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August 4th, 2020 Explosion

On August 4th, 2020 Beirut suffered an unfathomable blast, as stores of ammonium nitrate exploded in two consecutive blasts, sending shock waves for miles, leaving behind an apocalyptic scene. That day will be imbedded in the psyche of the Lebanese for generations to come.

Scarabée Regenerative extends its deepest sympathies to the Lebanese as this unfathomable and unconscionable act shattered the already fragile and stressed situation. We believe in the strength and resilience of the Lebanese people, who have been abandoned by a corrupt and criminal government.

Our mission is all the more critical in 2023 and we are fully committed to be a part of a solution

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Over 200 Dead -  7000 Injured

300,000 Homeless

Our Initiative in Lebanon

“Regenerative agriculture provides answers to the soil crisis, the food crisis, the health crisis, the climate crisis, and the crisis of democracy.”  

Vandana Shiva - Food activist - Author.

People in Lebanon walking through an abandoned building with graffiti on the wall spelling Revolution and a drawing of flipped finger.
Wall graffiti in Lebanon that says Fuck the System.

Beirut, October 2019 Thawra-Revolution

The Crisis Before August 4th, 2020

In 2019, the UNFAO 2020 Early Warning Action Report Lebanon is listed “On Watch" because of its economic crisis. Since then, the government monetary policy imploded in 2020 as falling public confidence has seen the supply of US dollars in the country dry up. Now, "hit by its worst economic crisis in modern history, there are fears the country is about to repeat the 1915-18 famine."(The Telegraph)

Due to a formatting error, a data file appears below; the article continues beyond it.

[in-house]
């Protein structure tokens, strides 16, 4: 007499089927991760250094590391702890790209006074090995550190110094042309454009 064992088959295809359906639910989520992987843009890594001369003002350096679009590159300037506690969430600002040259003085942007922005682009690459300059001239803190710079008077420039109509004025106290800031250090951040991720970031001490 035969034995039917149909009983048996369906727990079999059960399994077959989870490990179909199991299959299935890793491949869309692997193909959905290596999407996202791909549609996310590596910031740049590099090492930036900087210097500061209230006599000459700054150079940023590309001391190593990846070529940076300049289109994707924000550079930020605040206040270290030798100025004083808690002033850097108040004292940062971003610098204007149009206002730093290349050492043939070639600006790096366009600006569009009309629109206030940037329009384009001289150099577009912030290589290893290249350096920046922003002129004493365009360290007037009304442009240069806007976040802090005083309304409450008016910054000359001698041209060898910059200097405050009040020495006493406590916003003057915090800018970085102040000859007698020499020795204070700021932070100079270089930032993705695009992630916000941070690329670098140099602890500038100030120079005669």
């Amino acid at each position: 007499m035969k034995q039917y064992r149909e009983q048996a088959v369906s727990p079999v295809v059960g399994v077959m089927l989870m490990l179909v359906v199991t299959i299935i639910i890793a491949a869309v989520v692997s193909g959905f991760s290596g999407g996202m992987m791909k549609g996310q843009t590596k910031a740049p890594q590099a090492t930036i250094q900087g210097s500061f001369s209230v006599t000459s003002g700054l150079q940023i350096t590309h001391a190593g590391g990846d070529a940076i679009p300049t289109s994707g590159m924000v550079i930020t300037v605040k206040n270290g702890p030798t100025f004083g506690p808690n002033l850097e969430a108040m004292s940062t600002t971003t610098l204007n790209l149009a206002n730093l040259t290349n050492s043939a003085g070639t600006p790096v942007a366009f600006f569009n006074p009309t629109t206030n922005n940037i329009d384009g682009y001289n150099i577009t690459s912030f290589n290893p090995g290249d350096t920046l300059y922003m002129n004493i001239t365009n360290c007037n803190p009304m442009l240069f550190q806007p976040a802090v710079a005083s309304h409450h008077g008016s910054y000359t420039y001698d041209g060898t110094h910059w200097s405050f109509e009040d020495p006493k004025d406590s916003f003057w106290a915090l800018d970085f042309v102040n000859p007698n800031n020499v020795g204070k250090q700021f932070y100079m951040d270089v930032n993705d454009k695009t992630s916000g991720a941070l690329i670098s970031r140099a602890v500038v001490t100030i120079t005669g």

The Lebanese are bartering possessions for food. "A quarter of the Lebanese population is in danger of dropping beneath the food poverty line in a country that relies on imported food and has little domestic agriculture."(Ahram)


Lebanon plunges into darkness with power outages that last as long as 23 hours in some regions. Private diesel generators now run the electrical grid, sending toxic fumes throughout the country which envelop Beirut in a toxic yellow haze. We find ourselves on the eve of 2023 with no elected president, a GDP that has shrunk by more than half and the Lebanese pound that trades on the black market at 42,000 to the dollar. The unrelenting  economic crisis has triggered an exodus as people are fleeing across the Mediterranean and an environmental disaster for those who stayed. Generators “are spewing loads of cancer-causing chemicals into the air… The level of toxic emissions has jumped three-fold since the crisis…and will mean an extra 550 cancer patients and 3,000 cases of chronic obstructive pulmonary disease each year.”(The Economist)

Lebanon imports about 80% of its wheat from Russia and Ukraine and since the war in Ukraine, it struggles to meet that demand. Local wheat farmers did not receive promised wheat seeds because of a political quagmire, their plowed fields will remain bare. Such is a the crude injustice of a political system insensitive to its people at its most elemental level.


The pursuit of higher yields over the decades compromised the integrity of wheat seeds and yet there are many initiatives in the MENA region aimed at preserving and disseminating ancient varieties of wheat, barley, forage legumes and fruit trees. Their conservation is crucial in preserving their precious biodiversity and their cultural heritage. "More attention should be given to analyzing and conserving these traditional foods. Giving farmers the right incentives for planting and con-serving wheat landraces from the Levant, where they originated, and preserving buffer zones for wild crop relatives holds significant potential in this respect...Spreading awareness of the benefits of local food systems and the challenges that wheat
farmers face would encourage consumers to eat locally produced food."
(JAFSCDSalwa Tohmé Tawk)


Supporting small farmers by helping them transition to a healthier agriculture is a necessary step. And encouraging domestic production of these varieties would help assuage the unstable nature of wheat seed procurement in MENA.

Face of woman with red scarf against backdrop of demonstration crowds in Beirut, during October 2019 Revolution.

Beirut, October 2019 Thawra-Revolution

Night shot of Beirut during power outage, with few building lights.

Beirut, July 2020

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